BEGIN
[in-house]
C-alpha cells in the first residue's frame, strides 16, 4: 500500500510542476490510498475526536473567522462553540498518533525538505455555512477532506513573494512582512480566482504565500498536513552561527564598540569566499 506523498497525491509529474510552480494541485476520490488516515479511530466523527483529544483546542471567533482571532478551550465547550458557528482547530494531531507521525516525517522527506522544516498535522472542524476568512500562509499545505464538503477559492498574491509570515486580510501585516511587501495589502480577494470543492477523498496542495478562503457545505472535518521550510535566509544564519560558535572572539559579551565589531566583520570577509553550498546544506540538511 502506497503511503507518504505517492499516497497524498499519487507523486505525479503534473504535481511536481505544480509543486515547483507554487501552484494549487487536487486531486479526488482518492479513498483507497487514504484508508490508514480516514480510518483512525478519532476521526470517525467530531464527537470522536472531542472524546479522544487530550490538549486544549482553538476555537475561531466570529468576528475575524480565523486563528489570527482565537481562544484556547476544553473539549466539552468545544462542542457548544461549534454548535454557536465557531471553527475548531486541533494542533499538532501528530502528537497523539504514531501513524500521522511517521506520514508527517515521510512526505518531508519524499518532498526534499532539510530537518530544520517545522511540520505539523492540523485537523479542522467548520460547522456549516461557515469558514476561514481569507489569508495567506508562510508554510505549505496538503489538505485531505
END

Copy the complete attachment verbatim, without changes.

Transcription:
[in-house]
C-alpha cells in the first residue's frame, strides 16, 4: 500500500510542476490510498475526536473567522462553540498518533525538505455555512477532506513573494512582512480566482504565500498536513552561527564598540569566499 506523498497525491509529474510552480494541485476520490488516515479511530466523527483529544483546542471567533482571532478551550465547550458557528482547530494531531507521525516525517522527506522544516498535522472542524476568512500562509499545505464538503477559492498574491509570515486580510501585516511587501495589502480577494470543492477523498496542495478562503457545505472535518521550510535566509544564519560558535572572539559579551565589531566583520570577509553550498546544506540538511 502506497503511503507518504505517492499516497497524498499519487507523486505525479503534473504535481511536481505544480509543486515547483507554487501552484494549487487536487486531486479526488482518492479513498483507497487514504484508508490508514480516514480510518483512525478519532476521526470517525467530531464527537470522536472531542472524546479522544487530550490538549486544549482553538476555537475561531466570529468576528475575524480565523486563528489570527482565537481562544484556547476544553473539549466539552468545544462542542457548544461549534454548535454557536465557531471553527475548531486541533494542533499538532501528530502528537497523539504514531501513524500521522511517521506520514508527517515521510512526505518531508519524499518532498526534499532539510530537518530544520517545522511540520505539523492540523485537523479542522467548520460547522456549516461557515469558514476561514481569507489569508495567506508562510508554510505549505496538503489538505485531505